The work on updating the tests for the new ordered index brought a nice side effect: the handling of the timeouts in the Perl class X:ThreadedClient has improved. Now it returns not only the error message but also the data received up to that point. This helps a lot with diagnosing the errors in the automated tests of TQL: the error messages get returned in a clear way.

Friday, April 17, 2015

Ordered Index implemented in C++

The ordered index implemented in Perl has been pretty slow, so I've finally got around to implementing one in C++. It became much faster. Here is an excerpt from the performance test results (with an optimized build):

Table insert makeRowArray (single hashed idx, direct) 0.551577 s, 181298.48 per second.
  Excluding makeRowArray 0.311936 s, 320578.44 per second.
Table insert makeRowArray (single ordered int idx, direct) 0.598462 s, 167095.09 per second.
  Excluding makeRowArray 0.358821 s, 278690.37 per second.
Table insert makeRowArray (single ordered string idx, direct) 1.070565 s, 93408.64 per second.
  Excluding makeRowArray 0.830924 s, 120347.91 per second.
Table insert makeRowArray (single perl sorted idx, direct) 21.810374 s, 4584.97 per second.
  Excluding makeRowArray 21.570734 s, 4635.91 per second.
Table lookup (single hashed idx) 0.147418 s, 678342.02 per second.
Table lookup (single ordered int idx) 0.174585 s, 572785.77 per second.
Table lookup (single ordered string idx) 0.385963 s, 259092.38 per second.
Table lookup (single perl sorted idx) 6.840266 s, 14619.32 per second.

Here the "ordered" is the new ordered index in C++ (on an integer field and on a string field), and "perl sorted" is the ordering in Perl, on an integer field. Even though the ordered index is a little slower than the hashed index, it's about 40-70 times faster than the ordering implemented in Perl.

Naturally, ordering by a string field is slower than by an integer one, since it not only has to compare more bytes one-by-one but also honors the locale-specific collation order.

In Perl, the ordered index type is created very similarly to the hashed index type:

Triceps::IndexType->newOrdered(key => [ "a", "!b" ])

The single option "key" specifies the array with the names key fields of the index. The "!" in front of the field name says that the order by this field is descending, and otherwise the order is ascending. This is more compact and arguably easier-to-read format than the one used by the SimpleOrderedIndex.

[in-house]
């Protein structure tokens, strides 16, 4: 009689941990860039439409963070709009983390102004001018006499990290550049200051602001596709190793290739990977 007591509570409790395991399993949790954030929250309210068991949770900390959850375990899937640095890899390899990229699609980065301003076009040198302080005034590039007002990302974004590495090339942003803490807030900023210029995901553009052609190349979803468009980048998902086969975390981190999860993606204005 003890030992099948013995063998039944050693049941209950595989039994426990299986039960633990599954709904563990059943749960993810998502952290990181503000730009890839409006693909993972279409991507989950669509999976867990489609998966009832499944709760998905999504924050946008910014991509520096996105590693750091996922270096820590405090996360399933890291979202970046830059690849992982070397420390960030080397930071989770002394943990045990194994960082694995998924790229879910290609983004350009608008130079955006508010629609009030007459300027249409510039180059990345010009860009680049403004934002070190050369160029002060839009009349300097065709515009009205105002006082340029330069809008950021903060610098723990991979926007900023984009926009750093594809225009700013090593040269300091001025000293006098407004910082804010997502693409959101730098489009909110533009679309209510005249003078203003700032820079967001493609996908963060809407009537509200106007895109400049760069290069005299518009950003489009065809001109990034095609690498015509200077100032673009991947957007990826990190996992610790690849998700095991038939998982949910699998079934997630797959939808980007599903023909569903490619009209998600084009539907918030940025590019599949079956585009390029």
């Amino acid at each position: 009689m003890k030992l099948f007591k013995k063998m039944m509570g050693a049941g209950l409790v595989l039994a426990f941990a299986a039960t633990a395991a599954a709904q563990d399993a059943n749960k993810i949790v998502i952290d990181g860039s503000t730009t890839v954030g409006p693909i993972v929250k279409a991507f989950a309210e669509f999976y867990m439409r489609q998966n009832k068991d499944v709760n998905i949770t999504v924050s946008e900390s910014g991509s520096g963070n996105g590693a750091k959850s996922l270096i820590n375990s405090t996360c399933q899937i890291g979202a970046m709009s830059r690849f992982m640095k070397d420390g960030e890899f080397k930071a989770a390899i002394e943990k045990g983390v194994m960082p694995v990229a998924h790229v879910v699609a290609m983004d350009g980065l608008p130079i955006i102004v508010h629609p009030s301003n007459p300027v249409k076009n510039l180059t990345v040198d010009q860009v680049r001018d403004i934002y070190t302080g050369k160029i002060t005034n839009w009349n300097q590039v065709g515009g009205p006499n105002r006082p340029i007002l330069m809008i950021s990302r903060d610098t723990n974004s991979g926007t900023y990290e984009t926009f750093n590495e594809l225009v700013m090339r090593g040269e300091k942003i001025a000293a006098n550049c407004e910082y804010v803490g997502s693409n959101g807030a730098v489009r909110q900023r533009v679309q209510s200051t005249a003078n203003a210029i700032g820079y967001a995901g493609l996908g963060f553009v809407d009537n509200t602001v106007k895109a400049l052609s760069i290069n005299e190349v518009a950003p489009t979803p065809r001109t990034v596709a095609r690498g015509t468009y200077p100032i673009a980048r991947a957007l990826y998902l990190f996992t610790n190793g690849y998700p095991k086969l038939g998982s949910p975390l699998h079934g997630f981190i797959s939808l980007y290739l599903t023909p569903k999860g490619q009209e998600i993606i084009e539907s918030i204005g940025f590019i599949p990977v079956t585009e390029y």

As usual, the NULL values in the key fields are permitted, and are considered less than any non-NULL value.

The array fields may also be used in the ordered indexes.

The ordered index does return the list of key fields with getKey(), so it can be used in joins and can be found by key fields with TableType::findIndexPathForKeys() and friends, just like the hashed index.

The getKey() for an ordered index returns the list of plain field names, without the indications of descending order. Thus the finding of the index by key fields just works out of the box, unchanged.

To get the key fields as they were specified in the index creation, including the possible "!", use the new method:

@fields = $indexType->getKeyExpr();

The idea of this method is that the contents of the array returned by it depends on the index type and is an "expression" that can be used to build another instance of the same index type. For the hashed index it simply returns the same data as getKey(). For the ordered index it returns the list of keys with indications. For the indexes with Perl conditions it still returns nothing, though in the future might be used to store the condition.

In the C++ API the index type gets created with the constructor:

OrderedIndexType(NameSet *key = NULL);
static OrderedIndexType *make(NameSet *key = NULL);

The key can also be set after construction:

OrderedIndexType *setKey(NameSet *key);

Same as in Perl, the field names in the NameSet can be prefixed with a "!" to specify the descending order on that field.

The new method in the IndexType is:

virtual const NameSet *getKeyExpr() const;

And the new constant for the index id is IT_ORDERED, available in both C++ and Perl.